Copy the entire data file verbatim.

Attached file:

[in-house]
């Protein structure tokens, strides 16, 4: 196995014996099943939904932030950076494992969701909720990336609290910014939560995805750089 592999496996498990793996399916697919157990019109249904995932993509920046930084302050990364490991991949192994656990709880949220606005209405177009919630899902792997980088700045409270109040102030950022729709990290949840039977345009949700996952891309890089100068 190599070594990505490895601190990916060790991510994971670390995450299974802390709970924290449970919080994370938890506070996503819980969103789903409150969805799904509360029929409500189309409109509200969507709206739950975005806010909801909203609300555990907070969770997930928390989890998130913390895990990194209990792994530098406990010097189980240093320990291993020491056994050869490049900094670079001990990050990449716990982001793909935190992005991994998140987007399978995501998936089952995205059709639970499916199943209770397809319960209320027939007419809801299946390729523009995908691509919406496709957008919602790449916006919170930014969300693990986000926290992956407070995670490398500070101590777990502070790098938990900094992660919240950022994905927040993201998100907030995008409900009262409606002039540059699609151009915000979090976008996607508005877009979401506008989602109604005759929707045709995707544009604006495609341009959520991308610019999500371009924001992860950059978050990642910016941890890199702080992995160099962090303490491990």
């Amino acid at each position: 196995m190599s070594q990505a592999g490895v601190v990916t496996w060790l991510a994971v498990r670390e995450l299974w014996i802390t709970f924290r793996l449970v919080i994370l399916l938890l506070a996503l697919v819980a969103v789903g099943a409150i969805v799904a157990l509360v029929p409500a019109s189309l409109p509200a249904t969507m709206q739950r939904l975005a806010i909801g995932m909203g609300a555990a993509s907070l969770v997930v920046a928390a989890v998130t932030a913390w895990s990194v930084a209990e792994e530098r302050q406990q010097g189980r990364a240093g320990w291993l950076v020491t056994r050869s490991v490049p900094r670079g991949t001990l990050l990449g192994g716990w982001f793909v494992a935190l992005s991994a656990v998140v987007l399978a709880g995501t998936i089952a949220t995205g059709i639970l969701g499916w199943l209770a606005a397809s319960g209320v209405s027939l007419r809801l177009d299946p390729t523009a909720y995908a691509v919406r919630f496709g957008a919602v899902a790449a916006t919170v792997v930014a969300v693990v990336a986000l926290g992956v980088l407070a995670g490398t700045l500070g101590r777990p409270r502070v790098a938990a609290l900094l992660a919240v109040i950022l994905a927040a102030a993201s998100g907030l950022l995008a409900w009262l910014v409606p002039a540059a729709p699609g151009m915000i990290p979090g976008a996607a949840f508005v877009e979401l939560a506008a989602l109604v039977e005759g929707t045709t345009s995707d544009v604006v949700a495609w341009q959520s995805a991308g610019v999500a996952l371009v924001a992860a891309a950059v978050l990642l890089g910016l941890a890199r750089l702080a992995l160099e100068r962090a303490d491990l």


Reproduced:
[in-house]
């Protein structure tokens, strides 16, 4: 196995014996099943939904932030950076494992969701909720990336609290910014939560995805750089 592999496996498990793996399916697919157990019109249904995932993509920046930084302050990364490991991949192994656990709880949220606005209405177009919630899902792997980088700045409270109040102030950022729709990290949840039977345009949700996952891309890089100068 190599070594990505490895601190990916060790991510994971670390995450299974802390709970924290449970919080994370938890506070996503819980969103789903409150969805799904509360029929409500189309409109509200969507709206739950975005806010909801909203609300555990907070969770997930928390989890998130913390895990990194209990792994530098406990010097189980240093320990291993020491056994050869490049900094670079001990990050990449716990982001793909935190992005991994998140987007399978995501998936089952995205059709639970499916199943209770397809319960209320027939007419809801299946390729523009995908691509919406496709957008919602790449916006919170930014969300693990986000926290992956407070995670490398500070101590777990502070790098938990900094992660919240950022994905927040993201998100907030995008409900009262409606002039540059699609151009915000979090976008996607508005877009979401506008989602109604005759929707045709995707544009604006495609341009959520991308610019999500371009924001992860950059978050990642910016941890890199702080992995160099962090303490491990």
């Amino acid at each position: 196995m190599s070594q990505a592999g490895v601190v990916t496996w060790l991510a994971v498990r670390e995450l299974w014996i802390t709970f924290r793996l449970v919080i994370l399916l938890l506070a996503l697919v819980a969103v789903g099943a409150i969805v799904a157990l509360v029929p409500a019109s189309l409109p509200a249904t969507m709206q739950r939904l975005a806010i909801g995932m909203g609300a555990a993509s907070l969770v997930v920046a928390a989890v998130t932030a913390w895990s990194v930084a209990e792994e530098r302050q406990q010097g189980r990364a240093g320990w291993l950076v020491t056994r050869s490991v490049p900094r670079g991949t001990l990050l990449g192994g716990w982001f793909v494992a935190l992005s991994a656990v998140v987007l399978a709880g995501t998936i089952a949220t995205g059709i639970l969701g499916w199943l209770a606005a397809s319960g209320v209405s027939l007419r809801l177009d299946p390729t523009a909720y995908a691509v919406r919630f496709g957008a919602v899902a790449a916006t919170v792997v930014a969300v693990v990336a986000l926290g992956v980088l407070a995670g490398t700045l500070g101590r777990p409270r502070v790098a938990a609290l900094l992660a919240v109040i950022l994905a927040a102030a993201s998100g907030l950022l995008a409900w009262l910014v409606p002039a540059a729709p699609g151009m915000i990290p979090g976008a996607a949840f508005v877009e979401l939560a506008a989602l109604v039977e005759g929707t045709t345009s995707d544009v604006v949700a495609w341009q959520s995805a991308g610019v999500a996952l371009v924001a992860a891309a950059v978050l990642l890089g910016l941890a890199r750089l702080a992995l160099e100068r962090a303490d491990l």